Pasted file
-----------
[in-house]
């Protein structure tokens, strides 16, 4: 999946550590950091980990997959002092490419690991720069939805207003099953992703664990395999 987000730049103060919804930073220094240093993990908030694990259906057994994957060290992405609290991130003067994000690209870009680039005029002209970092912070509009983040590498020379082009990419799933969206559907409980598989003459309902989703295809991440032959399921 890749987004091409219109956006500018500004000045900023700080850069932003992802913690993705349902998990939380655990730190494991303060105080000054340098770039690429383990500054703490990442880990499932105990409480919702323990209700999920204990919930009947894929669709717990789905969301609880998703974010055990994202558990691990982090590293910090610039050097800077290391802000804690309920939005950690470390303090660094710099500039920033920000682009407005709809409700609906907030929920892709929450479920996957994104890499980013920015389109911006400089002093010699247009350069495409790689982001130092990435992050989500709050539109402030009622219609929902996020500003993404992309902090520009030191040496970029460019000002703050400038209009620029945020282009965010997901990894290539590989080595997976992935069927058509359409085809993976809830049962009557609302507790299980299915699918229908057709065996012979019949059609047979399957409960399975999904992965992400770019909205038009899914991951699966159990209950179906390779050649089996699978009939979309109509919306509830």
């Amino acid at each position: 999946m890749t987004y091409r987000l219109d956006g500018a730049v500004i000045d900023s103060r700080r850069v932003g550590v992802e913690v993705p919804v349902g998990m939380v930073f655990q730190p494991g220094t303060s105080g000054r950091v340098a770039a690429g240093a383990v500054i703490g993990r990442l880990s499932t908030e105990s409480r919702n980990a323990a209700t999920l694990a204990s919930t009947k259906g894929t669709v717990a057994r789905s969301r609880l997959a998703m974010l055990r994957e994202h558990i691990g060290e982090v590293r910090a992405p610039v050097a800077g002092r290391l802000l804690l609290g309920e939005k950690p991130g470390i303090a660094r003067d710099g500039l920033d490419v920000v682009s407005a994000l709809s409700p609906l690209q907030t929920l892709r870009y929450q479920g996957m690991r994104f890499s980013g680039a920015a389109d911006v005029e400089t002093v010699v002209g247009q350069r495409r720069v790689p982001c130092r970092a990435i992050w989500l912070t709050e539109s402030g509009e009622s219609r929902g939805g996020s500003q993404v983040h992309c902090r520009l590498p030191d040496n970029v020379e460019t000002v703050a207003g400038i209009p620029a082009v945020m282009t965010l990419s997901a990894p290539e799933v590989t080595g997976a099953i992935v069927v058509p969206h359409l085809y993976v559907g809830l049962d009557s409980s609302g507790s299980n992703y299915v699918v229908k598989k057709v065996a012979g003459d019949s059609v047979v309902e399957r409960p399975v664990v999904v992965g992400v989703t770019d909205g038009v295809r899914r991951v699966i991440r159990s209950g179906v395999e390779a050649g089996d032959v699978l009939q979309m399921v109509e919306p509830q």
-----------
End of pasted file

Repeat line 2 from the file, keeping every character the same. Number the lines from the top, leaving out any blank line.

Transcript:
């Protein structure tokens, strides 16, 4: 999946550590950091980990997959002092490419690991720069939805207003099953992703664990395999 987000730049103060919804930073220094240093993990908030694990259906057994994957060290992405609290991130003067994000690209870009680039005029002209970092912070509009983040590498020379082009990419799933969206559907409980598989003459309902989703295809991440032959399921 890749987004091409219109956006500018500004000045900023700080850069932003992802913690993705349902998990939380655990730190494991303060105080000054340098770039690429383990500054703490990442880990499932105990409480919702323990209700999920204990919930009947894929669709717990789905969301609880998703974010055990994202558990691990982090590293910090610039050097800077290391802000804690309920939005950690470390303090660094710099500039920033920000682009407005709809409700609906907030929920892709929450479920996957994104890499980013920015389109911006400089002093010699247009350069495409790689982001130092990435992050989500709050539109402030009622219609929902996020500003993404992309902090520009030191040496970029460019000002703050400038209009620029945020282009965010997901990894290539590989080595997976992935069927058509359409085809993976809830049962009557609302507790299980299915699918229908057709065996012979019949059609047979399957409960399975999904992965992400770019909205038009899914991951699966159990209950179906390779050649089996699978009939979309109509919306509830």